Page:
A new Yale study reveals that astrocytes, a type of glial cell found in the central nervous system, develop at different rates in male and female mice, differences that could affect how neural networks are constructed and may have implications for disease risk. The findings were published Feb. 1 in Cell Reports.
Astrocytes are known to play important roles in brain development, including building, maintaining, and pruning neuronal connections. Previous research has also shown that they respond to hormones like testosterone and estrogen. What’s less clear is how this sensitivity to sex hormones might affect brain development differently in males and females.
For the study, a team co-led by Gianfilippo Coppola, a research scientist in the Department of Pathology at Yale School of Medicine, mapped gene expression profiles of astrocytes across development in both male and female mice, which allowed them to see which biological pathways were active in the cells and what processes the cells were engaged in at different points of time. The study was also co-led by Gareth Rurak, a doctoral student at Carleton University, and Natalina Salmaso, Canada Research Chair and associate professor of neuroscience at Carleton University.
“First, we saw a clear difference between young and older mice,” said Coppola. Specifically, gene expression in young mice was largely associated with early developmental functions, such as the formation of neuronal connections. In older mice, gene expression patterns suggested that astrocytes were more involved in processes of brain maturation, like the pruning of neural connections.
In young mice, the researchers also observed differences between males and females in astrocyte gene expression early in development. These differences peaked one week after birth and were related to developmental phenomena such as cell growth and division, and the building of neuronal connections. This finding suggests there may also be sex differences in how astrocytes modulate neuronal networks.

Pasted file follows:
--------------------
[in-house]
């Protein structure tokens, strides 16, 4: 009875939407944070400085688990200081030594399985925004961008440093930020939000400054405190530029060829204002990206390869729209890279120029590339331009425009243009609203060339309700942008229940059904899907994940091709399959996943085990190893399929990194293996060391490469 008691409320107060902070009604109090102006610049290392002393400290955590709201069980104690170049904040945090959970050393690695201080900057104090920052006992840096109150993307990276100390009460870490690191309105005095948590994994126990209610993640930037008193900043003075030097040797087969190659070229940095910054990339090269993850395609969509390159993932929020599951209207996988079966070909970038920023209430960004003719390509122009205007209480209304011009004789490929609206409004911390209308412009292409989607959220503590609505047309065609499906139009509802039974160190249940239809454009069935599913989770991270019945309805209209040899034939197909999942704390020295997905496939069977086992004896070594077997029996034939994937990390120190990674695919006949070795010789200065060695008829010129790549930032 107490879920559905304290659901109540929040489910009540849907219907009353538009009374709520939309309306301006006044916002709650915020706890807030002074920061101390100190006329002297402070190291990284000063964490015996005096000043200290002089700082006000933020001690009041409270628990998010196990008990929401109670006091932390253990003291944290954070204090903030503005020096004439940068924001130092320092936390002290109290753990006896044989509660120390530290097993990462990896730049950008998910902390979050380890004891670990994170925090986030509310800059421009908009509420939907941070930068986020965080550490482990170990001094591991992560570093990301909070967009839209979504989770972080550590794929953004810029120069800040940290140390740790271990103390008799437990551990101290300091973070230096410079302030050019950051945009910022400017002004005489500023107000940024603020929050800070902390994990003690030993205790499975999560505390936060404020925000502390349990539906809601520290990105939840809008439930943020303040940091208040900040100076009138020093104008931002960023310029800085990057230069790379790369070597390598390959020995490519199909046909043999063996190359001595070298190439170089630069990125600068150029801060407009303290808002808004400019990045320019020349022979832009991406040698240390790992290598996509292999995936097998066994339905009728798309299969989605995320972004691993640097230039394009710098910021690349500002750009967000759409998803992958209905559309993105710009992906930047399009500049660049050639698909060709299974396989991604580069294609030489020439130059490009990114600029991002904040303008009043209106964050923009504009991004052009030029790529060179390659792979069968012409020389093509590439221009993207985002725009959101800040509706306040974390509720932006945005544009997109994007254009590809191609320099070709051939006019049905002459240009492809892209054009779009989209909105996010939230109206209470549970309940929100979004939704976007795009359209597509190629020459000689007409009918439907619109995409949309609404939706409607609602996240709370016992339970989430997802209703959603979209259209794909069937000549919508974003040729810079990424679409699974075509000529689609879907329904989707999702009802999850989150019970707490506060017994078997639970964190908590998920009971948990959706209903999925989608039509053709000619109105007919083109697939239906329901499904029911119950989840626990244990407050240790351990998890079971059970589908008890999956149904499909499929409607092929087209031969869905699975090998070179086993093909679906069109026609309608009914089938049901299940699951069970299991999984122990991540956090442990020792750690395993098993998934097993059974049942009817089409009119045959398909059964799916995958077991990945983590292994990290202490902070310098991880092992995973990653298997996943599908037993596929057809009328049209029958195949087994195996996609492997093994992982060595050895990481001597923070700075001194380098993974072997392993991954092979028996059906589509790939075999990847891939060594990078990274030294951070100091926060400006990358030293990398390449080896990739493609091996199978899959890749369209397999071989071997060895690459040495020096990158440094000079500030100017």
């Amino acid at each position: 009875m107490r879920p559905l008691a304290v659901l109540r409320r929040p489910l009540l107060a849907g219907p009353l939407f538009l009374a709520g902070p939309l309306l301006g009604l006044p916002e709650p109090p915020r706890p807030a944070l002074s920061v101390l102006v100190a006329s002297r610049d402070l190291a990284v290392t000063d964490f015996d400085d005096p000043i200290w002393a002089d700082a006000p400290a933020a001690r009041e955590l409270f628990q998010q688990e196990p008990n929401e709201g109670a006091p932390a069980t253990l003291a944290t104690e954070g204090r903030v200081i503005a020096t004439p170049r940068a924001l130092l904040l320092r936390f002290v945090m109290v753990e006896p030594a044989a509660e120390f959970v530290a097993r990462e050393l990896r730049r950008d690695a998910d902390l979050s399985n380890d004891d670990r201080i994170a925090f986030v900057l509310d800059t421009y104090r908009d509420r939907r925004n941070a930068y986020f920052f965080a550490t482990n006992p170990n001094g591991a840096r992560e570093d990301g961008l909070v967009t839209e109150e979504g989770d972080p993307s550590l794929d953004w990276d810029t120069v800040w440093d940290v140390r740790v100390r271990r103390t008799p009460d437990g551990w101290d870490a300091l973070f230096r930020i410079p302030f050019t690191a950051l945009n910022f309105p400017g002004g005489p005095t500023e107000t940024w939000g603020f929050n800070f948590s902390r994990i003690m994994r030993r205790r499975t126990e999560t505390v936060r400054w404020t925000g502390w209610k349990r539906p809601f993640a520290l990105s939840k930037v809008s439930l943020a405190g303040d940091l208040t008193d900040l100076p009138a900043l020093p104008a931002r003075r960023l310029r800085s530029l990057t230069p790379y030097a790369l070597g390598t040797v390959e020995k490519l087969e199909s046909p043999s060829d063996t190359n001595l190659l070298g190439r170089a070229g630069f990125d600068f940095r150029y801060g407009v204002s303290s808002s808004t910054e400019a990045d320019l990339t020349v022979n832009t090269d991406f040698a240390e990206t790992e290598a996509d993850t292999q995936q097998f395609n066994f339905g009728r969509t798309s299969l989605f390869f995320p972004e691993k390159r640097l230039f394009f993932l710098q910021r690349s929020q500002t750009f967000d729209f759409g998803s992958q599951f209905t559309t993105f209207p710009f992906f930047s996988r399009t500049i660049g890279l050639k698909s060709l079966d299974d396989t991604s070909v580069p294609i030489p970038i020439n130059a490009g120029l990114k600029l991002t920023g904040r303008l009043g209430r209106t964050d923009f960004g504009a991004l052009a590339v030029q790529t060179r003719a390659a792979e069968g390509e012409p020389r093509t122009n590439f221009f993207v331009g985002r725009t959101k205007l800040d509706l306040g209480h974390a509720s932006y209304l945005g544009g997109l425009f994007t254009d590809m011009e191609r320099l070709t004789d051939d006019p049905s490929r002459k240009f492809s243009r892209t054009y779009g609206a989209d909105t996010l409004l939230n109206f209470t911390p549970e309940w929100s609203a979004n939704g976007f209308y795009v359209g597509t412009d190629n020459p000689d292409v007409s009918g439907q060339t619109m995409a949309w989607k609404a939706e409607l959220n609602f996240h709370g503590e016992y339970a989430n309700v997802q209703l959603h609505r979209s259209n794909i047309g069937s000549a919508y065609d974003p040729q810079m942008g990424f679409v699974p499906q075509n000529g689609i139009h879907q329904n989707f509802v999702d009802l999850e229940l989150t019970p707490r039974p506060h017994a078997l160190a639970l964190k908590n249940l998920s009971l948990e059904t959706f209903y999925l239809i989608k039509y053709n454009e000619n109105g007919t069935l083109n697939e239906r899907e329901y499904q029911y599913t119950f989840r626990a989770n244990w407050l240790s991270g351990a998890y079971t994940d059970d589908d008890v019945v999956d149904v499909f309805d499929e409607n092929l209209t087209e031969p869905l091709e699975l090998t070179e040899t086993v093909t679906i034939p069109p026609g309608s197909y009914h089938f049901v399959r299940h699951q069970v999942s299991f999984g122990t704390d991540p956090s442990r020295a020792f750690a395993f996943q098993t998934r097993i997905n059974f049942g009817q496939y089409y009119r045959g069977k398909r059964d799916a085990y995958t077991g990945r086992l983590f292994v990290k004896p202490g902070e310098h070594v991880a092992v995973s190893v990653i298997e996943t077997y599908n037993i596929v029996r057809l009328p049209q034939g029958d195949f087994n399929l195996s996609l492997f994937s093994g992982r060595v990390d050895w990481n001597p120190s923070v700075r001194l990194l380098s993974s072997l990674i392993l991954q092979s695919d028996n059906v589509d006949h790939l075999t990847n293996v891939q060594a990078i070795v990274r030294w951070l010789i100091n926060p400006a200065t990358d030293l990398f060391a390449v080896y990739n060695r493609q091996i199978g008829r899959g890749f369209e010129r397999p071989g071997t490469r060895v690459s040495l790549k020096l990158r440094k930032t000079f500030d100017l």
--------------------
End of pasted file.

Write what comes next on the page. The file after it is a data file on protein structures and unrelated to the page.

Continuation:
These sex differences appear to be driven by astrocytes that mature at different rates. Astrocytes of male mice began to display the gene expression patterns of older mice earlier than females.
“On the surface, one might think that a faster rate of maturation is a good thing in development,” said Salmaso. “However, faster maturation can also mean that males have less time to recover from environmental challenges they might encounter during this period, or that critical windows of development are potentially shorter. This may be significant for neurodevelopmental disorders.”
Many neurological, psychiatric, and developmental disorders—such as schizophrenia and Rett syndrome, a rare disorder that affects motor skills and speech—affect males and females differently. Astrocyte function has been implicated in many of these diseases and this discovery of sex differences at the earliest stages of development may help researchers better understand sex differences in disease and provide new routes for treatment.
“The importance of this information is that you can now make inferences in how astrocytes are involved in disease development,” said Coppola. “It also shows that neurons shouldn’t be the only cells considered for targets of therapeutic intervention because they aren’t the only players in how disease develops. Astrocytes are, too.”
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